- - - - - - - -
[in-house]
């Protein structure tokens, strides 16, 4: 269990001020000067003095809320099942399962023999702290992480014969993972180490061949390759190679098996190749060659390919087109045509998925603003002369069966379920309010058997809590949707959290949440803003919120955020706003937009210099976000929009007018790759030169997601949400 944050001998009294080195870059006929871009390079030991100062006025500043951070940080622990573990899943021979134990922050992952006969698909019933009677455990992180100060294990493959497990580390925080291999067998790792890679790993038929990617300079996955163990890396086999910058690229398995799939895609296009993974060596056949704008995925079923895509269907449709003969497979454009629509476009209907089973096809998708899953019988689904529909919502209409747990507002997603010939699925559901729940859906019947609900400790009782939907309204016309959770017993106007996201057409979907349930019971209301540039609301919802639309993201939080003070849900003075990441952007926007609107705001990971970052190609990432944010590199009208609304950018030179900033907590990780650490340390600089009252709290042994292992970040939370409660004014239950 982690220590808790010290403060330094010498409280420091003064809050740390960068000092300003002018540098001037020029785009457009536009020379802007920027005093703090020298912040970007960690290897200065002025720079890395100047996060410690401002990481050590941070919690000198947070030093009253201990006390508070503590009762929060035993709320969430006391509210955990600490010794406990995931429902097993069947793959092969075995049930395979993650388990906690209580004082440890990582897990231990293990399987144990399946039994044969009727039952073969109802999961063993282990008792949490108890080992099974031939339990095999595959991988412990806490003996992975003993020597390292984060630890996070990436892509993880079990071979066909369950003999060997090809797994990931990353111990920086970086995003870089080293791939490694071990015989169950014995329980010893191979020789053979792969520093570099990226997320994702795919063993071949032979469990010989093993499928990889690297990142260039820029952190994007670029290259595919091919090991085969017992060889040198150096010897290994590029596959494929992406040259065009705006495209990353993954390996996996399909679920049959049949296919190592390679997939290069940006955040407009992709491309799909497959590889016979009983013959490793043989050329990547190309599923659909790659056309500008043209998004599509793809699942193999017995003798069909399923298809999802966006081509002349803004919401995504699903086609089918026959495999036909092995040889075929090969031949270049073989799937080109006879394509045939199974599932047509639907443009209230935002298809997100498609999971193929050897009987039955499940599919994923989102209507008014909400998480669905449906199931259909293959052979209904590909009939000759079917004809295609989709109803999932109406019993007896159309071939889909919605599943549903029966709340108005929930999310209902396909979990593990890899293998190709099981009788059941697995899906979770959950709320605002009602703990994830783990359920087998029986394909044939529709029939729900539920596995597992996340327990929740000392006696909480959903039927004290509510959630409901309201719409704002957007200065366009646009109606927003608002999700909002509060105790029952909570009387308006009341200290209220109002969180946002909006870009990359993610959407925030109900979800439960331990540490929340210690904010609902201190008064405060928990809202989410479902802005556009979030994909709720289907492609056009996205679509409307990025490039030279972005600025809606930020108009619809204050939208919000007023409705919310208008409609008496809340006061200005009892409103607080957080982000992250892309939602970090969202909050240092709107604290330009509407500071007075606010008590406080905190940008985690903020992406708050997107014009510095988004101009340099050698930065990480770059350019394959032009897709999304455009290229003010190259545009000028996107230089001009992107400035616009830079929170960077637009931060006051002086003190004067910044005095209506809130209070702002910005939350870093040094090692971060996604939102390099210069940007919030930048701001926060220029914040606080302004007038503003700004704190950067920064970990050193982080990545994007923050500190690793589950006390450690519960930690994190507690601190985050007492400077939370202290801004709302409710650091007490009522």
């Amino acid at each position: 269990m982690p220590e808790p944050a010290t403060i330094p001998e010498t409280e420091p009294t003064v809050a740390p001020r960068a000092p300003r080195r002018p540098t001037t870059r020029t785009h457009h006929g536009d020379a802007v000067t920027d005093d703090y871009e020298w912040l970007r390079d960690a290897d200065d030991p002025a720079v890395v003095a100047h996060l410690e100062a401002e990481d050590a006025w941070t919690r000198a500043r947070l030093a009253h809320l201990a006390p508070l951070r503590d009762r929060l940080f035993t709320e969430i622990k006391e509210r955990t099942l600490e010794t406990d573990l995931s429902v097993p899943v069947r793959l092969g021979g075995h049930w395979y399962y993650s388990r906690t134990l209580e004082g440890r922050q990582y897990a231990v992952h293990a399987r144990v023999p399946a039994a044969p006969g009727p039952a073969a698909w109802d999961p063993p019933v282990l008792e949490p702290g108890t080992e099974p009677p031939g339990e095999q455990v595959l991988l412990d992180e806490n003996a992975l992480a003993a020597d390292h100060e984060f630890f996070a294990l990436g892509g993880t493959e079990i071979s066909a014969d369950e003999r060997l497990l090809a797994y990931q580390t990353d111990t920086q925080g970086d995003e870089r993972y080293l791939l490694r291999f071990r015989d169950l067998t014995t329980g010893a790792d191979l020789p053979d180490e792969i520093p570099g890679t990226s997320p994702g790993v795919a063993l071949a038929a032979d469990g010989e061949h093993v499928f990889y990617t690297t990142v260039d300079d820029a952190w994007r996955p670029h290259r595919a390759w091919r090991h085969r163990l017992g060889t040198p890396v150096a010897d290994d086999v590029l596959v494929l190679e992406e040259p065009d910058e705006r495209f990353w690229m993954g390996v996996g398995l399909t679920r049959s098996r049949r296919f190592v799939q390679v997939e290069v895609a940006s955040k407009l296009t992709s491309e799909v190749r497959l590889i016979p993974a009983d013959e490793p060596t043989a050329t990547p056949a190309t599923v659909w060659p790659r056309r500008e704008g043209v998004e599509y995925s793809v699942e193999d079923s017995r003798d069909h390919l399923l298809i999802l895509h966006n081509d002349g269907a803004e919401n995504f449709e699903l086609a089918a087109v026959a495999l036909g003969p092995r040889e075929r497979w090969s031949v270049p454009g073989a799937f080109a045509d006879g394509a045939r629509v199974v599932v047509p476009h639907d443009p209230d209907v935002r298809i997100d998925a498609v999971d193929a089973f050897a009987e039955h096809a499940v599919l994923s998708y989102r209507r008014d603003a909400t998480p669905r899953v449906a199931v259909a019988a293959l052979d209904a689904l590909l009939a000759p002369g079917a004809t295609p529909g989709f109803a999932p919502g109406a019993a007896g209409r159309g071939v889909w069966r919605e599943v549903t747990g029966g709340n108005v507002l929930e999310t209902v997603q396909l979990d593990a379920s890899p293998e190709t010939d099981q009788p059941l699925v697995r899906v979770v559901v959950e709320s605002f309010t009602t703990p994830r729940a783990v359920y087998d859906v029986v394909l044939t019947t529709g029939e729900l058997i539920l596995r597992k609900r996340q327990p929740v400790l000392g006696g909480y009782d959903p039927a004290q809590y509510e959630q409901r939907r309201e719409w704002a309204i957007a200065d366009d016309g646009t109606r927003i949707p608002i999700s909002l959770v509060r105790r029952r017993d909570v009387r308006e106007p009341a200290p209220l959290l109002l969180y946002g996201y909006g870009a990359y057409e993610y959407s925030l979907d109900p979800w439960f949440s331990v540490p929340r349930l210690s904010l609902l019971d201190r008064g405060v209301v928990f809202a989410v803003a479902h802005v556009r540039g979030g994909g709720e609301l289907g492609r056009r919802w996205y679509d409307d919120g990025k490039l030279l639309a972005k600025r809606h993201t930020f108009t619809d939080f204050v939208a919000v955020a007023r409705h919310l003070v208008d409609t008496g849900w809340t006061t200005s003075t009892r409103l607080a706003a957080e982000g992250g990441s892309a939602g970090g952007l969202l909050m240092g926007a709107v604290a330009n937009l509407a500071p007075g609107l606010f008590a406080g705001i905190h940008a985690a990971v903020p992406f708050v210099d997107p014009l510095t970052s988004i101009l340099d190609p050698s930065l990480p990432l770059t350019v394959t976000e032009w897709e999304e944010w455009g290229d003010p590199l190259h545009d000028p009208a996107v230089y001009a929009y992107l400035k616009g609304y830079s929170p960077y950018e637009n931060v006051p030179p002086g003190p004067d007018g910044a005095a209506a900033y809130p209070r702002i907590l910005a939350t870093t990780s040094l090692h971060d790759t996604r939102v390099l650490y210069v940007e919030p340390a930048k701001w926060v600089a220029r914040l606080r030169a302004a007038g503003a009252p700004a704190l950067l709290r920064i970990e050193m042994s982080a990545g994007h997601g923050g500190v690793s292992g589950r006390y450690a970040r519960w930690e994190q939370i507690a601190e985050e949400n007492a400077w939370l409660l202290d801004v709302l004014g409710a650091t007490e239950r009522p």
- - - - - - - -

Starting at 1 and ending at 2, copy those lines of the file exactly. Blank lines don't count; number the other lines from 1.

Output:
[in-house]
């Protein structure tokens, strides 16, 4: 269990001020000067003095809320099942399962023999702290992480014969993972180490061949390759190679098996190749060659390919087109045509998925603003002369069966379920309010058997809590949707959290949440803003919120955020706003937009210099976000929009007018790759030169997601949400 944050001998009294080195870059006929871009390079030991100062006025500043951070940080622990573990899943021979134990922050992952006969698909019933009677455990992180100060294990493959497990580390925080291999067998790792890679790993038929990617300079996955163990890396086999910058690229398995799939895609296009993974060596056949704008995925079923895509269907449709003969497979454009629509476009209907089973096809998708899953019988689904529909919502209409747990507002997603010939699925559901729940859906019947609900400790009782939907309204016309959770017993106007996201057409979907349930019971209301540039609301919802639309993201939080003070849900003075990441952007926007609107705001990971970052190609990432944010590199009208609304950018030179900033907590990780650490340390600089009252709290042994292992970040939370409660004014239950 982690220590808790010290403060330094010498409280420091003064809050740390960068000092300003002018540098001037020029785009457009536009020379802007920027005093703090020298912040970007960690290897200065002025720079890395100047996060410690401002990481050590941070919690000198947070030093009253201990006390508070503590009762929060035993709320969430006391509210955990600490010794406990995931429902097993069947793959092969075995049930395979993650388990906690209580004082440890990582897990231990293990399987144990399946039994044969009727039952073969109802999961063993282990008792949490108890080992099974031939339990095999595959991988412990806490003996992975003993020597390292984060630890996070990436892509993880079990071979066909369950003999060997090809797994990931990353111990920086970086995003870089080293791939490694071990015989169950014995329980010893191979020789053979792969520093570099990226997320994702795919063993071949032979469990010989093993499928990889690297990142260039820029952190994007670029290259595919091919090991085969017992060889040198150096010897290994590029596959494929992406040259065009705006495209990353993954390996996996399909679920049959049949296919190592390679997939290069940006955040407009992709491309799909497959590889016979009983013959490793043989050329990547190309599923659909790659056309500008043209998004599509793809699942193999017995003798069909399923298809999802966006081509002349803004919401995504699903086609089918026959495999036909092995040889075929090969031949270049073989799937080109006879394509045939199974599932047509639907443009209230935002298809997100498609999971193929050897009987039955499940599919994923989102209507008014909400998480669905449906199931259909293959052979209904590909009939000759079917004809295609989709109803999932109406019993007896159309071939889909919605599943549903029966709340108005929930999310209902396909979990593990890899293998190709099981009788059941697995899906979770959950709320605002009602703990994830783990359920087998029986394909044939529709029939729900539920596995597992996340327990929740000392006696909480959903039927004290509510959630409901309201719409704002957007200065366009646009109606927003608002999700909002509060105790029952909570009387308006009341200290209220109002969180946002909006870009990359993610959407925030109900979800439960331990540490929340210690904010609902201190008064405060928990809202989410479902802005556009979030994909709720289907492609056009996205679509409307990025490039030279972005600025809606930020108009619809204050939208919000007023409705919310208008409609008496809340006061200005009892409103607080957080982000992250892309939602970090969202909050240092709107604290330009509407500071007075606010008590406080905190940008985690903020992406708050997107014009510095988004101009340099050698930065990480770059350019394959032009897709999304455009290229003010190259545009000028996107230089001009992107400035616009830079929170960077637009931060006051002086003190004067910044005095209506809130209070702002910005939350870093040094090692971060996604939102390099210069940007919030930048701001926060220029914040606080302004007038503003700004704190950067920064970990050193982080990545994007923050500190690793589950006390450690519960930690994190507690601190985050007492400077939370202290801004709302409710650091007490009522």